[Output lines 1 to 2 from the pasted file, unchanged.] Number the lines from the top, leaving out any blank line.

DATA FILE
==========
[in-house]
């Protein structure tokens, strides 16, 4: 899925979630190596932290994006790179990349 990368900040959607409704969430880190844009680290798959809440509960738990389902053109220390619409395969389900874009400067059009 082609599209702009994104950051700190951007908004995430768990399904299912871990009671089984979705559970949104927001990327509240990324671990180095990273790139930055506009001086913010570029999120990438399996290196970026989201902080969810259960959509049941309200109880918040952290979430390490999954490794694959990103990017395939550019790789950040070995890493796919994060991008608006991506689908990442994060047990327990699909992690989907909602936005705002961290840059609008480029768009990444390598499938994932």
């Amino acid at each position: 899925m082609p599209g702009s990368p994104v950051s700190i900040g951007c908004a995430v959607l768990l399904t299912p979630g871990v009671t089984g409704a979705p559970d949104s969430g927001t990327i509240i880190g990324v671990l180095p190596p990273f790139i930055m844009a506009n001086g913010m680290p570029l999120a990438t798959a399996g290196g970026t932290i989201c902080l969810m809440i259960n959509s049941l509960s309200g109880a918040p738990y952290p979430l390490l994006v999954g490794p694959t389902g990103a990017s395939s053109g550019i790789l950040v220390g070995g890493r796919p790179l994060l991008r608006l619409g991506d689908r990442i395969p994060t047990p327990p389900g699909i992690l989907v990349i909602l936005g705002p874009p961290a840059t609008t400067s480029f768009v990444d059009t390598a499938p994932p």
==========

[in-house]
């Protein structure tokens, strides 16, 4: 899925979630190596932290994006790179990349 990368900040959607409704969430880190844009680290798959809440509960738990389902053109220390619409395969389900874009400067059009 082609599209702009994104950051700190951007908004995430768990399904299912871990009671089984979705559970949104927001990327509240990324671990180095990273790139930055506009001086913010570029999120990438399996290196970026989201902080969810259960959509049941309200109880918040952290979430390490999954490794694959990103990017395939550019790789950040070995890493796919994060991008608006991506689908990442994060047990327990699909992690989907909602936005705002961290840059609008480029768009990444390598499938994932």